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It Comes at Night

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My favorite thing about It Comes at Night is that it made me think of the old song by Them (Van Morrison), “Here Comes the Night.” I pulled out that album from 1965 and it’s been spinning on my record player the last few weeks.

It was smart that writer/director Trey Edward Shults (Krisha) got Joel Edgerton in the lead. He’s a terrific actor (check him out in his brother’s movie “The Square” one of the best films I’ve ever seen). Edgerton can pull off the perfect blend of vulnerable and stoic. He’s part of an interracial family which normally wouldn’t even register with me. But with the interesting horror movie Get Out a few months back…and with Edgerton being in a controversial interracial marriage in Loving…you start thinking about whether this movie is trying to show us that for a specific reason the way those pictures were.

You also start thinking about movies that had similar paranoia themes that were done so much better: The Thing, 10 Cloverfield Lane, Invasion of the Body Snatchers, etc. It’s a shame, because the setup is interesting enough, but then the movie doesn’t go anywhere. They leave many unanswered questions that will frustrate everyone that sees it.

There’s some kind of plague that has killed lots of people. The movie even starts with us seeing the results of what happens, and it’s powerful. We’re also led to believe that “something” could come and attack you, so the house has to be boarded up. Yet it doesn’t explain why when they hear a noise outside at night, they take the kerosene lantern and go looking around the house. It’s one of many dumb decisions characters make, and for a movie that isn’t going for straight horror but something bigger…that’s a mistake.

Wife Sarah (Carmen Ejogo) never really says a lot. Perhaps that can be because they oft her dad in the beginning and she’s still ticked about that. I think it’s because Shults went for a minimalist script.

The son is played by Kelvin Harrison, Jr. He gives a terrific performance as a curious and frustrated teenager, trying his best to deal with this plight.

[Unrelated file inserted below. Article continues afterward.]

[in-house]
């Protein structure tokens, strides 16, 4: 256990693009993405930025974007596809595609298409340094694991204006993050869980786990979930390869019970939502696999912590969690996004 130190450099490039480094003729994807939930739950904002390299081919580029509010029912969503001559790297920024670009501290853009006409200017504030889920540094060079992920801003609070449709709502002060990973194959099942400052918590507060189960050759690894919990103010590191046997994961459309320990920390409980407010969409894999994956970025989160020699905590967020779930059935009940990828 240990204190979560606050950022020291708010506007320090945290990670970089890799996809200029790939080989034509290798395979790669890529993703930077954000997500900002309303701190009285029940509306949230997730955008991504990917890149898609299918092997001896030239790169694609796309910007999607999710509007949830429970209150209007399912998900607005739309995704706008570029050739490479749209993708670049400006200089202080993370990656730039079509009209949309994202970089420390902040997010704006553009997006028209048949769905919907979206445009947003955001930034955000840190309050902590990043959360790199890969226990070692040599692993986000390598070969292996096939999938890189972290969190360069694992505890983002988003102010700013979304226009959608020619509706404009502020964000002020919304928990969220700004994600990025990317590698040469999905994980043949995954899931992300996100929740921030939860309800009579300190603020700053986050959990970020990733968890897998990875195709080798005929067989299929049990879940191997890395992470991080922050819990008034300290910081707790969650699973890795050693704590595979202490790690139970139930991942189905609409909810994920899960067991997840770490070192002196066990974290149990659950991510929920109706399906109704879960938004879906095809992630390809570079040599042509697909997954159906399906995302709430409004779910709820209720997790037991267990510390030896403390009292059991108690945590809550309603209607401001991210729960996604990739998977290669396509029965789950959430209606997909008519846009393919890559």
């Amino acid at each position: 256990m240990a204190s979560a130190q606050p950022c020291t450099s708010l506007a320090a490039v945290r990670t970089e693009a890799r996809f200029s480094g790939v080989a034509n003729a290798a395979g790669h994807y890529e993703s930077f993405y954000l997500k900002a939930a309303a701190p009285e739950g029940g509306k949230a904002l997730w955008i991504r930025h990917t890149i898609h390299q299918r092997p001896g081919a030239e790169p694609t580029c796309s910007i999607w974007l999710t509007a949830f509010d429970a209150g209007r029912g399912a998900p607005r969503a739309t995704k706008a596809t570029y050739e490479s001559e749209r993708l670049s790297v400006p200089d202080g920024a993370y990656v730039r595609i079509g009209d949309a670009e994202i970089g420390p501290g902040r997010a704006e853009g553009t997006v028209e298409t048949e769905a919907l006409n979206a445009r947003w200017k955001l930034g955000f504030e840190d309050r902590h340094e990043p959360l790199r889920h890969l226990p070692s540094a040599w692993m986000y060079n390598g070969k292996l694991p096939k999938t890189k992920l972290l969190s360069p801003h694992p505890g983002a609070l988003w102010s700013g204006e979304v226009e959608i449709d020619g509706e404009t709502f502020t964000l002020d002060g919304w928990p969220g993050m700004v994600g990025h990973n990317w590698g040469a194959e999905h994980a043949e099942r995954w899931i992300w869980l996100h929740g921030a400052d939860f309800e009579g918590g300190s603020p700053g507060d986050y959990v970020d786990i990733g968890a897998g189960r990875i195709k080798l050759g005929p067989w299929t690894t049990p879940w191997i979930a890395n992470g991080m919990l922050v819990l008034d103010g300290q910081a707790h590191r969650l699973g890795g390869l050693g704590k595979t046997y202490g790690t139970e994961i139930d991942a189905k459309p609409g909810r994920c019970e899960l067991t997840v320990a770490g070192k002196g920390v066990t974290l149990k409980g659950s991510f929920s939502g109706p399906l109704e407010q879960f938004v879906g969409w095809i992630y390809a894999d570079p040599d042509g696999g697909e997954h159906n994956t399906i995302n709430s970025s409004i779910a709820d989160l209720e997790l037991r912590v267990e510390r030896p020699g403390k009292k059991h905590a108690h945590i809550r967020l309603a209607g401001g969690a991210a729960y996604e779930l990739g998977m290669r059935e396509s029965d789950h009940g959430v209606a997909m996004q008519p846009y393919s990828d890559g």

In one scene that confused my wife and I — their house/bunker is being broken into in the middle of the night. Just as Will (Christopher Abbott) busts the door down, the father and son shoot him. Well, we thought they did. Yet he doesn’t have a single wound. So they drag him out and tie him to a tree and interrogate him the following day.

It turns out he has a family (Riley Keough, Griffin Robert Faulkner), and chickens. They decide they can share supplies and having more people might make it easier to protect the house.

The trailers make this look like a horror film, but you might only jump out of your seat once, and that’s a dream. Sure, the house looks creepy, and some of the shots by lantern are interesting. The cinematographer gets credit for that. I’ll also even give a shout-out to the score by Brian McOmber. It can be scary at times, and emotional at other times.

Among the many things that were problematic with this movie was how the teenager is always nosing around the house at night, yet his parents never wake up. Even if you’re a deep sleeper, if you’re living in a time where your house has to be boarded up because the only other humans on the planet will try to kill you — wouldn’t you wake up with every creak of a floorboard, or sound of a door opening?

When the movie ended, with virtually none of the questions we had being answered — the entire audience of movie critics I was watching this with groaned with disappointment. It’s surprising to see other critics across the country praising this.

This gets 1 ½ stars out of 5.